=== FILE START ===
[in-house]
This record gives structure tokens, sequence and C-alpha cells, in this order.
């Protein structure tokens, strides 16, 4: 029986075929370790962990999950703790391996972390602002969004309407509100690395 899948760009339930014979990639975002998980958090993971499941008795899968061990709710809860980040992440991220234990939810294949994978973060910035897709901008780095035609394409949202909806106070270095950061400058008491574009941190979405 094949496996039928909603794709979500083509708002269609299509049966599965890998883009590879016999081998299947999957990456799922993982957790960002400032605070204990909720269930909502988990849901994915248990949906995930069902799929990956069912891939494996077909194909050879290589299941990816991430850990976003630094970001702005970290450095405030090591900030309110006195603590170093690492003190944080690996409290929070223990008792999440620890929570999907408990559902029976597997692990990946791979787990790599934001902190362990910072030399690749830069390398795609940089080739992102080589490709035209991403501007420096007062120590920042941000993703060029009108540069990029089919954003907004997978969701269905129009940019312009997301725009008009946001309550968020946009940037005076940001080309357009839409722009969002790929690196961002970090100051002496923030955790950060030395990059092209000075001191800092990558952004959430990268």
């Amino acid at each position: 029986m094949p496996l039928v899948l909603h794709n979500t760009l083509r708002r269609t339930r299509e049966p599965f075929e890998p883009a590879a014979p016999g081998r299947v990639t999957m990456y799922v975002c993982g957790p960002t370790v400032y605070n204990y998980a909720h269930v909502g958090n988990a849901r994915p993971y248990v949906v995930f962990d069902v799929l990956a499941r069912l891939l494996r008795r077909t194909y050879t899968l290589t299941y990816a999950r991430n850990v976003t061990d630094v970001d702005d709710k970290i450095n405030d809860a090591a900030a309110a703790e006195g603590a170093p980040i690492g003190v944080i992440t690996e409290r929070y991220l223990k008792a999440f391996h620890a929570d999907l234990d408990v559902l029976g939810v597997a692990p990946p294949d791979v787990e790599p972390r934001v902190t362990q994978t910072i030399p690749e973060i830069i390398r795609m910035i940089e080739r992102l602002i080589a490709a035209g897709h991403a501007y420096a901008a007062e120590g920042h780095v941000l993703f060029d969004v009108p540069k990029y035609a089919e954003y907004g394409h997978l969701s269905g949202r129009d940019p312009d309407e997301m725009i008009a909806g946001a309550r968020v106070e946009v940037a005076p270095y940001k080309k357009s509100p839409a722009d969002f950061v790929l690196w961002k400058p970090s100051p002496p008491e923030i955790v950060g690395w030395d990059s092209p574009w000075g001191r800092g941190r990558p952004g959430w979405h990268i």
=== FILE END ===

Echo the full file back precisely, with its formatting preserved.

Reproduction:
[in-house]
This record gives structure tokens, sequence and C-alpha cells, in this order.
């Protein structure tokens, strides 16, 4: 029986075929370790962990999950703790391996972390602002969004309407509100690395 899948760009339930014979990639975002998980958090993971499941008795899968061990709710809860980040992440991220234990939810294949994978973060910035897709901008780095035609394409949202909806106070270095950061400058008491574009941190979405 094949496996039928909603794709979500083509708002269609299509049966599965890998883009590879016999081998299947999957990456799922993982957790960002400032605070204990909720269930909502988990849901994915248990949906995930069902799929990956069912891939494996077909194909050879290589299941990816991430850990976003630094970001702005970290450095405030090591900030309110006195603590170093690492003190944080690996409290929070223990008792999440620890929570999907408990559902029976597997692990990946791979787990790599934001902190362990910072030399690749830069390398795609940089080739992102080589490709035209991403501007420096007062120590920042941000993703060029009108540069990029089919954003907004997978969701269905129009940019312009997301725009008009946001309550968020946009940037005076940001080309357009839409722009969002790929690196961002970090100051002496923030955790950060030395990059092209000075001191800092990558952004959430990268």
């Amino acid at each position: 029986m094949p496996l039928v899948l909603h794709n979500t760009l083509r708002r269609t339930r299509e049966p599965f075929e890998p883009a590879a014979p016999g081998r299947v990639t999957m990456y799922v975002c993982g957790p960002t370790v400032y605070n204990y998980a909720h269930v909502g958090n988990a849901r994915p993971y248990v949906v995930f962990d069902v799929l990956a499941r069912l891939l494996r008795r077909t194909y050879t899968l290589t299941y990816a999950r991430n850990v976003t061990d630094v970001d702005d709710k970290i450095n405030d809860a090591a900030a309110a703790e006195g603590a170093p980040i690492g003190v944080i992440t690996e409290r929070y991220l223990k008792a999440f391996h620890a929570d999907l234990d408990v559902l029976g939810v597997a692990p990946p294949d791979v787990e790599p972390r934001v902190t362990q994978t910072i030399p690749e973060i830069i390398r795609m910035i940089e080739r992102l602002i080589a490709a035209g897709h991403a501007y420096a901008a007062e120590g920042h780095v941000l993703f060029d969004v009108p540069k990029y035609a089919e954003y907004g394409h997978l969701s269905g949202r129009d940019p312009d309407e997301m725009i008009a909806g946001a309550r968020v106070e946009v940037a005076p270095y940001k080309k357009s509100p839409a722009d969002f950061v790929l690196w961002k400058p970090s100051p002496p008491e923030i955790v950060g690395w030395d990059s092209p574009w000075g001191r800092g941190r990558p952004g959430w979405h990268i």